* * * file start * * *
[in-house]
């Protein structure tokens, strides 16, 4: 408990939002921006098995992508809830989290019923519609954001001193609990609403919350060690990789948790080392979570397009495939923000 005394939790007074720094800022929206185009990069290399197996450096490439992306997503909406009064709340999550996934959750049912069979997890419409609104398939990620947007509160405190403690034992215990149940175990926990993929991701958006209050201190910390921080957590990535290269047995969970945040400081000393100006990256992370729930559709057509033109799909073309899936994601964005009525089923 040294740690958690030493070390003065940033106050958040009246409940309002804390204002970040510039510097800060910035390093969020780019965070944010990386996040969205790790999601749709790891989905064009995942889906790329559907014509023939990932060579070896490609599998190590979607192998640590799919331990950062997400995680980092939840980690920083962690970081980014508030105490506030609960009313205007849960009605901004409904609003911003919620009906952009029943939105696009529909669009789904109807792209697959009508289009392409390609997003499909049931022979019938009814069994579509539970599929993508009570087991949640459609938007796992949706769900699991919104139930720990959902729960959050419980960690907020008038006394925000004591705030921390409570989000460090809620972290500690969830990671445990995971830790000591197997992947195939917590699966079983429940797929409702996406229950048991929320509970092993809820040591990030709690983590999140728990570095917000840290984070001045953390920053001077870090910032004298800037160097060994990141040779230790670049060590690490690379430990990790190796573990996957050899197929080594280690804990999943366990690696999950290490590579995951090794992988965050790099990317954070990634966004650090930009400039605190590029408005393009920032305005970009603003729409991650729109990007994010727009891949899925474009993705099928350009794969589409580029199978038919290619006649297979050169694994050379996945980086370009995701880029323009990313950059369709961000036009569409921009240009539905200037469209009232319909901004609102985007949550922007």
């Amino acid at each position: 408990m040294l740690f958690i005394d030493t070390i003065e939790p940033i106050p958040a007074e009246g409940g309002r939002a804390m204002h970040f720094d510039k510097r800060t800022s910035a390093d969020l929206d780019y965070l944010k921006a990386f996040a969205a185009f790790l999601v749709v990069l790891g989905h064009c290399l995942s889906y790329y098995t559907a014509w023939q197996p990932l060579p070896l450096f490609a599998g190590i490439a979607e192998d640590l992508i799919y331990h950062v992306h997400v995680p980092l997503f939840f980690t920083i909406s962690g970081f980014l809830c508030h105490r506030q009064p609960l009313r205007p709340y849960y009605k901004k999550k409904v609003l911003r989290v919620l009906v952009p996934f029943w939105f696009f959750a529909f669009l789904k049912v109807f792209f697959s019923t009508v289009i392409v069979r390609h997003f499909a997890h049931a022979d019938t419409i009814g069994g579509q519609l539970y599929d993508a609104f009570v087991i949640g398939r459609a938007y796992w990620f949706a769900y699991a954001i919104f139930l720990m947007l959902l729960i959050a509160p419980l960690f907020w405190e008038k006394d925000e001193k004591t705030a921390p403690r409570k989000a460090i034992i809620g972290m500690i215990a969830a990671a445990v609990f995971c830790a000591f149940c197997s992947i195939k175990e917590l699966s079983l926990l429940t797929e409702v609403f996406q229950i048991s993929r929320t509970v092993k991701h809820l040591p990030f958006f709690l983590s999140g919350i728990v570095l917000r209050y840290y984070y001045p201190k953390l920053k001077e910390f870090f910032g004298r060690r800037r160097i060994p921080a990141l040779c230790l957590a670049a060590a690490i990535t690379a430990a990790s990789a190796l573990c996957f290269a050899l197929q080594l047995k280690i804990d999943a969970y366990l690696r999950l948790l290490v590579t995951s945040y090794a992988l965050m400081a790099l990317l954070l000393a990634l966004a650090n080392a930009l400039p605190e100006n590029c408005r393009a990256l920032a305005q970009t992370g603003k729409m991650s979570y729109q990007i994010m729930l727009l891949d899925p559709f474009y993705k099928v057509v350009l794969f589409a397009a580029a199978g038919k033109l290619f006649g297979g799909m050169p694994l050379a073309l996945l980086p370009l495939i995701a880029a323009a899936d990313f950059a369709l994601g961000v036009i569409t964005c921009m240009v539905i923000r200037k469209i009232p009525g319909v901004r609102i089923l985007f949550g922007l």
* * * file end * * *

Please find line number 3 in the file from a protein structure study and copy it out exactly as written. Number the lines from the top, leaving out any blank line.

């Amino acid at each position: 408990m040294l740690f958690i005394d030493t070390i003065e939790p940033i106050p958040a007074e009246g409940g309002r939002a804390m204002h970040f720094d510039k510097r800060t800022s910035a390093d969020l929206d780019y965070l944010k921006a990386f996040a969205a185009f790790l999601v749709v990069l790891g989905h064009c290399l995942s889906y790329y098995t559907a014509w023939q197996p990932l060579p070896l450096f490609a599998g190590i490439a979607e192998d640590l992508i799919y331990h950062v992306h997400v995680p980092l997503f939840f980690t920083i909406s962690g970081f980014l809830c508030h105490r506030q009064p609960l009313r205007p709340y849960y009605k901004k999550k409904v609003l911003r989290v919620l009906v952009p996934f029943w939105f696009f959750a529909f669009l789904k049912v109807f792209f697959s019923t009508v289009i392409v069979r390609h997003f499909a997890h049931a022979d019938t419409i009814g069994g579509q519609l539970y599929d993508a609104f009570v087991i949640g398939r459609a938007y796992w990620f949706a769900y699991a954001i919104f139930l720990m947007l959902l729960i959050a509160p419980l960690f907020w405190e008038k006394d925000e001193k004591t705030a921390p403690r409570k989000a460090i034992i809620g972290m500690i215990a969830a990671a445990v609990f995971c830790a000591f149940c197997s992947i195939k175990e917590l699966s079983l926990l429940t797929e409702v609403f996406q229950i048991s993929r929320t509970v092993k991701h809820l040591p990030f958006f709690l983590s999140g919350i728990v570095l917000r209050y840290y984070y001045p201190k953390l920053k001077e910390f870090f910032g004298r060690r800037r160097i060994p921080a990141l040779c230790l957590a670049a060590a690490i990535t690379a430990a990790s990789a190796l573990c996957f290269a050899l197929q080594l047995k280690i804990d999943a969970y366990l690696r999950l948790l290490v590579t995951s945040y090794a992988l965050m400081a790099l990317l954070l000393a990634l966004a650090n080392a930009l400039p605190e100006n590029c408005r393009a990256l920032a305005q970009t992370g603003k729409m991650s979570y729109q990007i994010m729930l727009l891949d899925p559709f474009y993705k099928v057509v350009l794969f589409a397009a580029a199978g038919k033109l290619f006649g297979g799909m050169p694994l050379a073309l996945l980086p370009l495939i995701a880029a323009a899936d990313f950059a369709l994601g961000v036009i569409t964005c921009m240009v539905i923000r200037k469209i009232p009525g319909v901004r609102i089923l985007f949550g922007l």